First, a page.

This is a revised version of an earlier post in which I described an adventure in the Catskills undertaken in part as an experiment in “askeisis,” the ancient Greek concept of physical and spiritual training. The revised version was published Saturday in Stoicism Today, a blog sponsored by University of Exeter on the topic of ancient Greek and Roman Stoic philosophy applied to modern living.
In the Bhagavad Gita, Krishna advises Arjuna to “strive to still the mind,” which reminds me of a point made by 2nd century Roman emperor and Stoic philosopher Marcus Aurelius:
It is in your power, whenever you choose, to retire into yourself. For nowhere either with more quiet or more freedom from trouble does a man retire than into his own soul.
— Marcus Aurelius, Meditations
One day, while waiting for the subway, I decided to give it a try. Instead of fretting at the wait, I put away my phone and stood still. Anxiety faded, and the surroundings came into focus, as I slowly let out my breath.
A visual image had helped me make the transition: I imagined moving a gear shift into neutral. Then I wondered, could I shift into neutral while running?
Saturday evening after dinner I drove out to the Catskills to make another attempt on the “Nine,” a 19-mile circuit that crosses nine mountain peaks, with the special distinction that five of the peaks are accessed off trail, that is by bushwhacking through the forest. I’d run the Nine twice before during the day and once at night and also bagged eight of the nine during the winter. But this time I’d be going without shoes, part of a quixotic quest to climb all 35 of the Catskills’ highest peaks barefoot.
Madness perhaps, but not without method. Ancient Greek philosophers advocated the practice of “askeisis,” which means “rigorous training.” Especially favored were practices that entailed endurance, resistance to the elements, or going without food and water. Askeisis is the root of the modern word “asceticism,” and while the Greek concept was not associated with a lifestyle of self-denial, it was thought that rigorous training would lead to both athletic and spiritual development. The ultimate goal was to achieve the states of “ataraxia” (tranquility, serenity, freedom from worry) and “apatheia” (equanimity, composure, freedom from unruly passions).
As a runner, I’m often looking for a chance to add some askeisis into my adventures, recognizing that my spiritual development needs all the help it can get. On this trip I’d carry no food or water, and with the weather forecast calling for a low of 36 F, sleeping outside in the cold sounded like another fun option (John Muir used to go for days in the Sierras during chilly fall weather, without bringing blanket or coat). After further thought, I grabbed a light sleeping bag and tossed it in the pack.
In his prime, John Burroughs (1837-1921) was one of the most popular writers in America, with a huge following of readers and relationships with the likes of Theodore Roosevelt, Henry Ford, Thomas Edison, and railroad tycoon E. F. Harriman. His passion was the birds, forests, rivers, and mountains of his native Catskills, and his writings reveal a scientist’s powers of observation and a nature-lover’s emotional connection to the land. In 1919, at age 82 he appeared in a short film, shown leading a trio of young children around his Catskill farm. He points out butterfly, chipmunk, grasshopper, and then the following words appear on the screen:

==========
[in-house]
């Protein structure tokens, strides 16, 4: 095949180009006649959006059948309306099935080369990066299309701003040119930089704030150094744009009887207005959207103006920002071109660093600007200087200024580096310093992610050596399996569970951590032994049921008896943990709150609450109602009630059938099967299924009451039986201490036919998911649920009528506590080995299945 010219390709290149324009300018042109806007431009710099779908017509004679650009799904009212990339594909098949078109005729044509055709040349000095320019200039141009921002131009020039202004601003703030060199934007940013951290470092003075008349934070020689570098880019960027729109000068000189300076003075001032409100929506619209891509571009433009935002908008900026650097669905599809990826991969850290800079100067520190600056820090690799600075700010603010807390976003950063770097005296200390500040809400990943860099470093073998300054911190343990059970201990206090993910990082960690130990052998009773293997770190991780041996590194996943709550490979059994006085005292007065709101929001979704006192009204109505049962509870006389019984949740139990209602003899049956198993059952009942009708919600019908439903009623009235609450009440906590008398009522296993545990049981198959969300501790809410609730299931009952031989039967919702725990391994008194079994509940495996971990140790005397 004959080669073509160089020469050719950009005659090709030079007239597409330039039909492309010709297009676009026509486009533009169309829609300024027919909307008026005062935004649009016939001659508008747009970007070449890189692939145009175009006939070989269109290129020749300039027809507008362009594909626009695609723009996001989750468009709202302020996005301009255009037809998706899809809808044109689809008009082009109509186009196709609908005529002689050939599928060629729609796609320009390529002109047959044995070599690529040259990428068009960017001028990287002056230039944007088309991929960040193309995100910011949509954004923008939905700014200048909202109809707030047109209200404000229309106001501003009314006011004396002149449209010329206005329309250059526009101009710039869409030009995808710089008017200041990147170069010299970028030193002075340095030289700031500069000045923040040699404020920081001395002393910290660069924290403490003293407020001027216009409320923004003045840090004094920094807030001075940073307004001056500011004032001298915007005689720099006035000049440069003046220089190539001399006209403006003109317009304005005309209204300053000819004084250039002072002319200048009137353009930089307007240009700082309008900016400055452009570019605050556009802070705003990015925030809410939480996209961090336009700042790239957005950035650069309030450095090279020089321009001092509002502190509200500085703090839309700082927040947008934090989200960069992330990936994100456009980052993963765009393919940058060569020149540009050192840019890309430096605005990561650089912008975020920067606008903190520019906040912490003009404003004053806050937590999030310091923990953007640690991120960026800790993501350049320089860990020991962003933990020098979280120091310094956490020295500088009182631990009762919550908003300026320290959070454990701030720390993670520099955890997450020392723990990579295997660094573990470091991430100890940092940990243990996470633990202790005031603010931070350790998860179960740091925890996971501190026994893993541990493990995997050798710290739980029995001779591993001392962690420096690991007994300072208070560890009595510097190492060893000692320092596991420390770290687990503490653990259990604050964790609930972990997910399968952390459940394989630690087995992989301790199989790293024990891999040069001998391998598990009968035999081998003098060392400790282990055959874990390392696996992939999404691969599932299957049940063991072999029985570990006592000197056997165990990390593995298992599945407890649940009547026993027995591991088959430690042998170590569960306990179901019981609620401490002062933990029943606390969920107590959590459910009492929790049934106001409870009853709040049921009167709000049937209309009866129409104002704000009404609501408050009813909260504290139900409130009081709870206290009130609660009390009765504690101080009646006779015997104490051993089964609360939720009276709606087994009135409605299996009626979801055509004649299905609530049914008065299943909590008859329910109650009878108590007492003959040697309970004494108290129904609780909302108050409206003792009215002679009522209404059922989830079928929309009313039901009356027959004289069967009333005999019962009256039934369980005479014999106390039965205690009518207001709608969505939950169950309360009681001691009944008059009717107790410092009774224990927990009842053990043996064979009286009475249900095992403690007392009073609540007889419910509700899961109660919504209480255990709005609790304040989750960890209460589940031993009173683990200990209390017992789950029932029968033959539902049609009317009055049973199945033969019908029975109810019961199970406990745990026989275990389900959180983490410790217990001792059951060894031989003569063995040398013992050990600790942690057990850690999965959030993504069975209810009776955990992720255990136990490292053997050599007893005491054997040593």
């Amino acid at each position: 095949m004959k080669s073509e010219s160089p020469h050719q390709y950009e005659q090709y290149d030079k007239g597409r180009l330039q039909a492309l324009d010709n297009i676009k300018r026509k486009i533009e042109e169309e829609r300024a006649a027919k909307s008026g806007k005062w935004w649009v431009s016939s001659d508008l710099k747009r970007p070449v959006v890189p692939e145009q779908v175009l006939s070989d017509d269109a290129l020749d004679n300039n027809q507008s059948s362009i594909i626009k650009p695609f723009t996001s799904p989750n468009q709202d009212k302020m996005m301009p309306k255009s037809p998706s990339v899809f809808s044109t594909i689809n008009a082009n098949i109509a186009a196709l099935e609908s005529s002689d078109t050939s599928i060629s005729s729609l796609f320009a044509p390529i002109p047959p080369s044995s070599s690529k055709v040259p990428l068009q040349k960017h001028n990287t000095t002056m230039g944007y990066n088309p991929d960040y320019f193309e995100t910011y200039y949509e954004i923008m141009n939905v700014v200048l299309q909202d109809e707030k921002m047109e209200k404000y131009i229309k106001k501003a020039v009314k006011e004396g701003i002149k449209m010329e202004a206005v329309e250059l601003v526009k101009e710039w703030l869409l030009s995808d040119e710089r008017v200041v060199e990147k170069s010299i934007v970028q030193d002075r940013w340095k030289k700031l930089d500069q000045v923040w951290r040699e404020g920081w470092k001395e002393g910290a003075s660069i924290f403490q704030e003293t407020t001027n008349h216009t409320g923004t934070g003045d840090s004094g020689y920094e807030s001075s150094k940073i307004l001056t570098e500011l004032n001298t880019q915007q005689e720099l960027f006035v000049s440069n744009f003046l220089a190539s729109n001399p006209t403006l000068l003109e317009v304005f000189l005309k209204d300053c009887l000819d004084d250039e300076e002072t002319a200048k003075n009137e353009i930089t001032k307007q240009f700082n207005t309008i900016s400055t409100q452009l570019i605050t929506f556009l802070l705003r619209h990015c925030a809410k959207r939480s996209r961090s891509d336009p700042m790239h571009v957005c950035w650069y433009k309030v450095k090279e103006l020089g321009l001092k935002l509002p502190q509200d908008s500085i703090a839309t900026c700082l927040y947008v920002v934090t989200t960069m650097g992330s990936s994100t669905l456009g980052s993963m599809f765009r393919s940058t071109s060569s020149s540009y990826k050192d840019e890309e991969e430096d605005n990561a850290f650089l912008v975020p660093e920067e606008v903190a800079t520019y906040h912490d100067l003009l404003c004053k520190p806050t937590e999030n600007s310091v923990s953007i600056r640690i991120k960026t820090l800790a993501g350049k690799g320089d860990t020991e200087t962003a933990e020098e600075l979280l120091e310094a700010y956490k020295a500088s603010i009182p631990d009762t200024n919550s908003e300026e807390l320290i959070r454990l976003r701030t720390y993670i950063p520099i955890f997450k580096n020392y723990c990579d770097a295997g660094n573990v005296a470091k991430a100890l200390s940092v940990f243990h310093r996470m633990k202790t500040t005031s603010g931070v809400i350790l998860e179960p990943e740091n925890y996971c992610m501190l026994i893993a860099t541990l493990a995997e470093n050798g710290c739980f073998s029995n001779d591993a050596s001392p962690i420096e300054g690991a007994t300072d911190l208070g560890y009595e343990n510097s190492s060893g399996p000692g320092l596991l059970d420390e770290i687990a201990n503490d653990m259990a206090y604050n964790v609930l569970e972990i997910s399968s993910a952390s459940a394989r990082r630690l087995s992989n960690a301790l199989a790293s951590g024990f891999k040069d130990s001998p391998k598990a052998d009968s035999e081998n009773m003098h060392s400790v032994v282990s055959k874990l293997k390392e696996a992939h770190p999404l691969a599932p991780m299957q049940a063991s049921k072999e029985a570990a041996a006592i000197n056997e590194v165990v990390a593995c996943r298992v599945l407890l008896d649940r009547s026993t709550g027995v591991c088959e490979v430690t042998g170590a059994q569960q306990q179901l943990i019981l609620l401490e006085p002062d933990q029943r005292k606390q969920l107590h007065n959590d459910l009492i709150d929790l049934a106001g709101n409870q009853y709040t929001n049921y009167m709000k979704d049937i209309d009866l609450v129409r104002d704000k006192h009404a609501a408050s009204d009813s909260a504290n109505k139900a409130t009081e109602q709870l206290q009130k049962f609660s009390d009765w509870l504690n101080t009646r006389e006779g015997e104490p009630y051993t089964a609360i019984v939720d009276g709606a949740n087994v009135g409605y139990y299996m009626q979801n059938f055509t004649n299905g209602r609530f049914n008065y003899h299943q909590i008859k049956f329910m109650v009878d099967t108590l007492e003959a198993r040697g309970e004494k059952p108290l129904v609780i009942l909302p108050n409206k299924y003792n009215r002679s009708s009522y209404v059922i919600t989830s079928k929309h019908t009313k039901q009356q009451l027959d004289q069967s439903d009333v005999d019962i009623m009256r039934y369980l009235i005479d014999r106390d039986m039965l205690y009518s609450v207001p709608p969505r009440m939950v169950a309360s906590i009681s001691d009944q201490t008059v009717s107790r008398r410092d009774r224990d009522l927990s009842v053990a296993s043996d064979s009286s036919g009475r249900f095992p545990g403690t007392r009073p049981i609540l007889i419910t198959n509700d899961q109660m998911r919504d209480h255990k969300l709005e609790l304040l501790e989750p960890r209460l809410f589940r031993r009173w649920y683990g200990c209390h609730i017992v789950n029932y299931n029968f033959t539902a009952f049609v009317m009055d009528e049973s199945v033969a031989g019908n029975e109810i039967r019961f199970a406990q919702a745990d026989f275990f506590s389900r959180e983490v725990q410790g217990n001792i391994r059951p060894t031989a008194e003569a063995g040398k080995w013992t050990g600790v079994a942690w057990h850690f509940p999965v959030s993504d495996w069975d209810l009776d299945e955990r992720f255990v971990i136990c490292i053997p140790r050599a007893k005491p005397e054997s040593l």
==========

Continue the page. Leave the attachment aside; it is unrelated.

I am an old man now and have come to the summit of my years. But in my heart is the joy of youth for I have learned that the essentials of life are near at hand and happiness is his who but opens his eyes to the beauty which lies before him.
Today, these words are remembered by a dedicated group of Burroughs enthusiasts. But despite his enormous popularity, his hasn’t become a household name like other American naturalists such as Henry David Thoreau or John Muir. I wondered, why?
A recent post on New York Magazine’s website gushed about ultra-marathoners who run in a state of “flow,” a term coined by psychologist Mihaly Csikszentmihalyi to describe the experience of people who are focused, productive, and happy. According to the author, even casual runners recognize flow as “getting in the zone, cranking out your best stuff, and just being awesomely lost in a creative process.” Endorphin-induced feelings of accomplishment, focus, and strength produce in the runner a “near-spiritual feeling of Zen and nirvana,” the author asserts. The premise seems simple: run, experience flow, and you’ll become happier and more productive.
But if you read Csikszentmihalyi’s work, you’ll find it’s not that easy.
Genuinely happy individuals are few and far between.
— Mihaly Csikszentmihalyi, Flow: The Psychology of Optimal Experience
Sweet, cold, with a spicy dash of salt, strong enough to make your head spin, margaritas made from the special family recipe were a refreshing summer treat, and one glass was never enough…until I learned to look through the matrix and separate delusion from reality.
This Thanksgiving, if you’re spending time with family and friends, that’s fine, but if you consider yourself an “Epicurean,” that is, someone who places a high value on fine food and drink, unfortunately, I can’t find any philosophical justification for your preferences.
As a fan of the Stoic philosophers of Ancient Greece and Rome, I thought it was only fair to give the other side a fair hearing, and so I set out recently to learn something about Epicurean philosophy, thinking it would be a study in contrast. After all, the dictionary defines Stoicism as endurance of pain without complaint, while Epicurean signifies devotion to sensual pleasures, especially fine food and drink. But I discovered, to my surprise, that this is not the real story.